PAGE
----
Why are there nearly identical fonts?

I learned from the movie Helvetica that the reason Arial is nearly identical to Helvetica is that Microsoft didn’t want to pay license fees to distribute the Helvetica font so they hired Monotype to modify Linotype’s Helvetica slightly. They just made sure to keep the same font metrics so that a document written in Helvetica would have the same layout and pagination in Arial and vice versa.

But I don’t always understand why there are other fonts that are nearly identical but with different font metrics and/or line spacing; for instance, why are Monotype Corsiva and Apple Chancery so similar? Is it because Apple wanted their own copyright on a font similar to Monotype Corsiva? And why are Bordeaux Roman Bold LET and Monotype Onyx so similar? Is it because Microsoft commissioned Monotype to create Onyx in 1992 after LET created Bordeaux Roman Bold in 1990? Or is there just a “me too” factor involved, in which each foundry wants a product to fulfill similar demands?

I’ve spent some time looking at the differences and similarities, and I’ve noticed that Bordeaux Roman Bold has ligatures and a more extended character repertoire than Onyx, though Onyx is a bit bolder and easier on the eyes. Also, I like the tighter line spacing of Onyx. So it’s a hard to choose a favorite between Bordeaux Roman Bold and Onyx. It’s easy to pick Apple Chancery over Monotype Corsiva because Apple Chancery has a beautiful set of of both common and rare ligatures, more calligraphic letters (especially the slashed dot on the lowercase i), and a much larger character repertoire than Corsiva. When it comes to extended characters, Times New Roman beats Times, but I’ll choose Times almost every time because of its pretty ligatures. If I needed to format a text with rarer characters, though, I would choose Times New Roman. As with the choice between any two similar fonts, it comes down to the application— how many extended characters do you need for what you want to write?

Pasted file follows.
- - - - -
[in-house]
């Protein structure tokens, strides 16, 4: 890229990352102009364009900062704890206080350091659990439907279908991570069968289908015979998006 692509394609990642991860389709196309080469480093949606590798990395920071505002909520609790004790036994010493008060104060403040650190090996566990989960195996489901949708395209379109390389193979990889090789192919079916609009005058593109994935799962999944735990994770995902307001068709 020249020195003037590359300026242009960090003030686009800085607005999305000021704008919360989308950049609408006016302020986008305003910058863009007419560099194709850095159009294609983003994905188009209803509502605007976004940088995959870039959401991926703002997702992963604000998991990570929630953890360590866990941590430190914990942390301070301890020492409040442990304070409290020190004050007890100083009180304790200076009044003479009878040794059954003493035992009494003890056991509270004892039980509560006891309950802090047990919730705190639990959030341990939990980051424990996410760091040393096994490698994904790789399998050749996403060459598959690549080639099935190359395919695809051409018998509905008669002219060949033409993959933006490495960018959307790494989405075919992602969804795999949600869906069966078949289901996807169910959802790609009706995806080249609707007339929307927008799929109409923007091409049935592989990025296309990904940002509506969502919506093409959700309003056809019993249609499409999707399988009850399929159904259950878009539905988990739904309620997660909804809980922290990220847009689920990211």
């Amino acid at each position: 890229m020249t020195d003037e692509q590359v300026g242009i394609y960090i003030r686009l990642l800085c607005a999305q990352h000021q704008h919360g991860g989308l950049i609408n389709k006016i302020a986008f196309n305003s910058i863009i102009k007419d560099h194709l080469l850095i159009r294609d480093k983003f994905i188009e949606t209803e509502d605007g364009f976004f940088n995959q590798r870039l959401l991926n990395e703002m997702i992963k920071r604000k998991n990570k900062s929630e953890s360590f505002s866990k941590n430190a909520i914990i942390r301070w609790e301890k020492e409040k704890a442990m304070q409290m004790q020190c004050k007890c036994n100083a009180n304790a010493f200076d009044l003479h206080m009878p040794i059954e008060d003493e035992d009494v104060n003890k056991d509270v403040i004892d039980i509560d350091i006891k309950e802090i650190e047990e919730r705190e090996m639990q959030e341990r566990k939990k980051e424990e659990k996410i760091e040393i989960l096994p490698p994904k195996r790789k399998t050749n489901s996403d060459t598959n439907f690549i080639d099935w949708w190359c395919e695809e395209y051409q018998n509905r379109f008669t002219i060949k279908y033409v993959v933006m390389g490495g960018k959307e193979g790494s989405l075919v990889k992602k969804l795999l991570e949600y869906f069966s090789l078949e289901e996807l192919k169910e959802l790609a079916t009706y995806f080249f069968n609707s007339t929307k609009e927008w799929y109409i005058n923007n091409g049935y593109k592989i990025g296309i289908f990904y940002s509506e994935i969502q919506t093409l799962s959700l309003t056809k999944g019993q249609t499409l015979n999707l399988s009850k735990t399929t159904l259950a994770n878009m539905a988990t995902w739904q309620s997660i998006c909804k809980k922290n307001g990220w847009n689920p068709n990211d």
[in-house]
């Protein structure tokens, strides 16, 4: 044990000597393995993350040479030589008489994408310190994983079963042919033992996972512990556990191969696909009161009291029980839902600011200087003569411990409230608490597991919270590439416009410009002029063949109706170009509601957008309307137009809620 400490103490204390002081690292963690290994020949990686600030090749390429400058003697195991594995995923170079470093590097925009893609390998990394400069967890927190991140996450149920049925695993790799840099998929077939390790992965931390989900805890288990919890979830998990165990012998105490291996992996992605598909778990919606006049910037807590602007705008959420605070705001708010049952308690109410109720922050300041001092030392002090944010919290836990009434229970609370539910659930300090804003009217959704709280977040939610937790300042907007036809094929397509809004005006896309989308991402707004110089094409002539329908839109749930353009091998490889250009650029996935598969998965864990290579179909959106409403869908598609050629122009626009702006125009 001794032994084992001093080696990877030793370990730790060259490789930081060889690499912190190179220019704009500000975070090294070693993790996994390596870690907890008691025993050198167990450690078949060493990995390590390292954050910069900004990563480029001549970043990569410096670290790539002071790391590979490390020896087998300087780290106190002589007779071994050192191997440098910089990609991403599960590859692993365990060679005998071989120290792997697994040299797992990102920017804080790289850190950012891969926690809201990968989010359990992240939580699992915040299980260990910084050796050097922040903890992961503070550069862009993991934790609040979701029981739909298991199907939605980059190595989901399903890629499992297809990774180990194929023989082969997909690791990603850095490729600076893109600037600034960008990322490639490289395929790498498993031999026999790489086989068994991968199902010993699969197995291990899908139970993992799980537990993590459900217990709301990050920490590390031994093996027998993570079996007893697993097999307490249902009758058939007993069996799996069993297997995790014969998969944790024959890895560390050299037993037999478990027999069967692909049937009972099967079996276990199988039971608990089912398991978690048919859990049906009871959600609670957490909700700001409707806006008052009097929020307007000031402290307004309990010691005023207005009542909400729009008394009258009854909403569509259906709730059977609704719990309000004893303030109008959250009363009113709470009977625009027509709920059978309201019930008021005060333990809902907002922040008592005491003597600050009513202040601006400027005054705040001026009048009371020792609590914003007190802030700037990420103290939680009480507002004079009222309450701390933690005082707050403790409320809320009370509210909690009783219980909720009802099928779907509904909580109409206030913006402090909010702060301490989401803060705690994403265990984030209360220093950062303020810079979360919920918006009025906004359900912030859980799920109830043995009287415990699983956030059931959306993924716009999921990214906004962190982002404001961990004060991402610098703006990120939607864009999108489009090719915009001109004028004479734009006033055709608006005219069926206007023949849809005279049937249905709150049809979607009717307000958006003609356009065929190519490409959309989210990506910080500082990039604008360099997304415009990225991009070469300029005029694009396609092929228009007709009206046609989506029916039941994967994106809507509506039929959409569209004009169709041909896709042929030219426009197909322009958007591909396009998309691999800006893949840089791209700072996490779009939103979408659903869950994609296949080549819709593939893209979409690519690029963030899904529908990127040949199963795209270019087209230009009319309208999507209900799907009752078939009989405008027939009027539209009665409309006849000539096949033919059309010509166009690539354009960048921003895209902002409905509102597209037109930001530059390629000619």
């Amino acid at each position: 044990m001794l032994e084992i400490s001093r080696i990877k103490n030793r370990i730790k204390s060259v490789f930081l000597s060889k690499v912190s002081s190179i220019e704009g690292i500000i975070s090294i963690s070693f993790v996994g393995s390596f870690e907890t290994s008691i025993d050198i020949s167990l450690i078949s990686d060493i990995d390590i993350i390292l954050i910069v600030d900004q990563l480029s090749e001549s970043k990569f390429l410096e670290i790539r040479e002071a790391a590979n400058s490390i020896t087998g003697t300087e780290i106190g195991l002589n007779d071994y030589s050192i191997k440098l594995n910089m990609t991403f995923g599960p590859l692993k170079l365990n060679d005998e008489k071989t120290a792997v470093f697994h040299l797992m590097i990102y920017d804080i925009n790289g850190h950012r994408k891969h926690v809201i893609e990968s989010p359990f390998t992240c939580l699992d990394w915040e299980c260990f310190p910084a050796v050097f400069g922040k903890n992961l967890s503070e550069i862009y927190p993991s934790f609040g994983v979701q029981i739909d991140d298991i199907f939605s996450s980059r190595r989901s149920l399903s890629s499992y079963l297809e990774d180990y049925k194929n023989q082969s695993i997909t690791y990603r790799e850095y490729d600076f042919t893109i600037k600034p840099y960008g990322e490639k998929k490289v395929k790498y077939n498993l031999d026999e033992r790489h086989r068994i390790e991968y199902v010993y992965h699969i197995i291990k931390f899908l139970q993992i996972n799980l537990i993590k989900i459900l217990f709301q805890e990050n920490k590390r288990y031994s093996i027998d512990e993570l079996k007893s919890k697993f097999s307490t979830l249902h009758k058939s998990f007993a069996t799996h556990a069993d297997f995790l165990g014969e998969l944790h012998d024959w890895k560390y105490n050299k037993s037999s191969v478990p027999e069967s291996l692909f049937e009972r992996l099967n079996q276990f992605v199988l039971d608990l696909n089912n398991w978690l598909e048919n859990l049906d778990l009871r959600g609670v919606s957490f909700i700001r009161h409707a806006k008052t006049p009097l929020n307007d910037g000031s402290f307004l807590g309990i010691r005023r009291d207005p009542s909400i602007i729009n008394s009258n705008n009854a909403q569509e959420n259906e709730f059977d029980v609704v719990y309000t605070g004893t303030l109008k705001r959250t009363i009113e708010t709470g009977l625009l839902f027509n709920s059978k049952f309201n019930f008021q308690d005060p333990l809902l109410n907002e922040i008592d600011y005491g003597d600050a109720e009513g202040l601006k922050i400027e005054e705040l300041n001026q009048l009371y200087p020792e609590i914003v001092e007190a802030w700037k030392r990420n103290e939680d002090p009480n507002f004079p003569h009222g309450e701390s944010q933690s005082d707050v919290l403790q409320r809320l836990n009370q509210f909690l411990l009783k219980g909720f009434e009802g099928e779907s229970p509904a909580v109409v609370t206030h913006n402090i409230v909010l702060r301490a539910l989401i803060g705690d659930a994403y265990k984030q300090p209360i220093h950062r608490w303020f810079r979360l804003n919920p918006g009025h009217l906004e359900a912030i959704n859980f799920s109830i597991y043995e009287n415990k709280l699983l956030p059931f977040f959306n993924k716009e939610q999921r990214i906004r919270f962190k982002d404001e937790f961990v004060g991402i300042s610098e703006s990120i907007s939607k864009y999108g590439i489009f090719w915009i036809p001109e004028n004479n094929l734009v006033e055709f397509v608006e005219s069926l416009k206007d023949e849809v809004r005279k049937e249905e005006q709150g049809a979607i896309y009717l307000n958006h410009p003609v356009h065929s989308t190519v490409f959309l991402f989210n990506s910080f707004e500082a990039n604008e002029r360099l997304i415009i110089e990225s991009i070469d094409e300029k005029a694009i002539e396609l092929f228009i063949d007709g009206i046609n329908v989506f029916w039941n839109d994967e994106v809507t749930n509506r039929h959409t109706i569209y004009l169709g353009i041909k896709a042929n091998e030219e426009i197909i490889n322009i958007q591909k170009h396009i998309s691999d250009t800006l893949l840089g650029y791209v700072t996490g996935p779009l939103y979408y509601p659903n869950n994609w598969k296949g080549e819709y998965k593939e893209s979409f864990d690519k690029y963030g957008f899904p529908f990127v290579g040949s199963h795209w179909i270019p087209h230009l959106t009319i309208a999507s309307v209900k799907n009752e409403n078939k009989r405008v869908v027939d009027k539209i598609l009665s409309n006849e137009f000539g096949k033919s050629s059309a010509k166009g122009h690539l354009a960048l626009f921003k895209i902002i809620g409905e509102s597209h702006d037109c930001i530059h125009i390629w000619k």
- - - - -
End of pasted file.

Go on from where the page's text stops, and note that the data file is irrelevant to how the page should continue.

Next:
And speaking of fonts whose names have “new” (or “neue”) in them, I’ve found that a “new” version of a font doesn’t always have more characters than the original. While Times New Roman and Courier New have more characters than Times and Courier, Helvetica Neue has a much smaller repertoire of characters than Helvetica. But then Helvetica Neue has all those lovely weights and widths, so it all depends…

Do you know more about the history behind fonts that are nearly identical? If so, please leave a comment and share the knowledge. Thanks!

Author: Daniel Greene

I facilitate communication between Deaf and hearing people, and I teach people American Sign Language (ASL) and interpreting. Apart from doing the work I love, my greatest joys are family & friends, entertainment, food, photography, and travel.

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